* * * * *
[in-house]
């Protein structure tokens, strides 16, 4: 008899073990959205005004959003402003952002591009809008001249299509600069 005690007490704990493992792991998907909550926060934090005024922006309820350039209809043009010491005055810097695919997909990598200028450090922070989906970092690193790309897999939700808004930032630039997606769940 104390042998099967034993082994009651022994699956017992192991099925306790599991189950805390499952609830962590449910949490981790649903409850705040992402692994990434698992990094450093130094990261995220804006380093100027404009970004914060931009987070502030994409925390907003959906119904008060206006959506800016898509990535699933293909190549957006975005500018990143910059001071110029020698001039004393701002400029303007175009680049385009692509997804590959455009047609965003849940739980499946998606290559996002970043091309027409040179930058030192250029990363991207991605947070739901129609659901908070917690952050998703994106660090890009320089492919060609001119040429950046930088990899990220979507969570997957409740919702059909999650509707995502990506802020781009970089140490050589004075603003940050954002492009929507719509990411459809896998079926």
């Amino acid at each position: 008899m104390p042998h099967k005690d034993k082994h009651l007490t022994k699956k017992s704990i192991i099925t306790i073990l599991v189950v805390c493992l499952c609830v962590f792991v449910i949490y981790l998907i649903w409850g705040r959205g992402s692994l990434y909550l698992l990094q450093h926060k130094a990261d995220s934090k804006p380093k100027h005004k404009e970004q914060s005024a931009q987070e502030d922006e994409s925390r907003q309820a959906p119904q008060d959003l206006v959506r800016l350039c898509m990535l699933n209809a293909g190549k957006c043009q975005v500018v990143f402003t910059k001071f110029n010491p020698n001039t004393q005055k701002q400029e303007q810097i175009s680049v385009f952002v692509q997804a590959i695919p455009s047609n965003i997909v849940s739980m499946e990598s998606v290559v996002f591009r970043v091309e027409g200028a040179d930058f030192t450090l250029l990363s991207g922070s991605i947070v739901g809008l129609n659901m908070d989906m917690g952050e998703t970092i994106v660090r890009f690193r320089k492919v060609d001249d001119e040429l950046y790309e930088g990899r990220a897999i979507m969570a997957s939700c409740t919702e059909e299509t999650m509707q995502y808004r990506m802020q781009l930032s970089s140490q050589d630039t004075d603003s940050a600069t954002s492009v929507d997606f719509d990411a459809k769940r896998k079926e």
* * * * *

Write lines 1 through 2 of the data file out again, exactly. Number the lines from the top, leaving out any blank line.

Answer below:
[in-house]
């Protein structure tokens, strides 16, 4: 008899073990959205005004959003402003952002591009809008001249299509600069 005690007490704990493992792991998907909550926060934090005024922006309820350039209809043009010491005055810097695919997909990598200028450090922070989906970092690193790309897999939700808004930032630039997606769940 104390042998099967034993082994009651022994699956017992192991099925306790599991189950805390499952609830962590449910949490981790649903409850705040992402692994990434698992990094450093130094990261995220804006380093100027404009970004914060931009987070502030994409925390907003959906119904008060206006959506800016898509990535699933293909190549957006975005500018990143910059001071110029020698001039004393701002400029303007175009680049385009692509997804590959455009047609965003849940739980499946998606290559996002970043091309027409040179930058030192250029990363991207991605947070739901129609659901908070917690952050998703994106660090890009320089492919060609001119040429950046930088990899990220979507969570997957409740919702059909999650509707995502990506802020781009970089140490050589004075603003940050954002492009929507719509990411459809896998079926």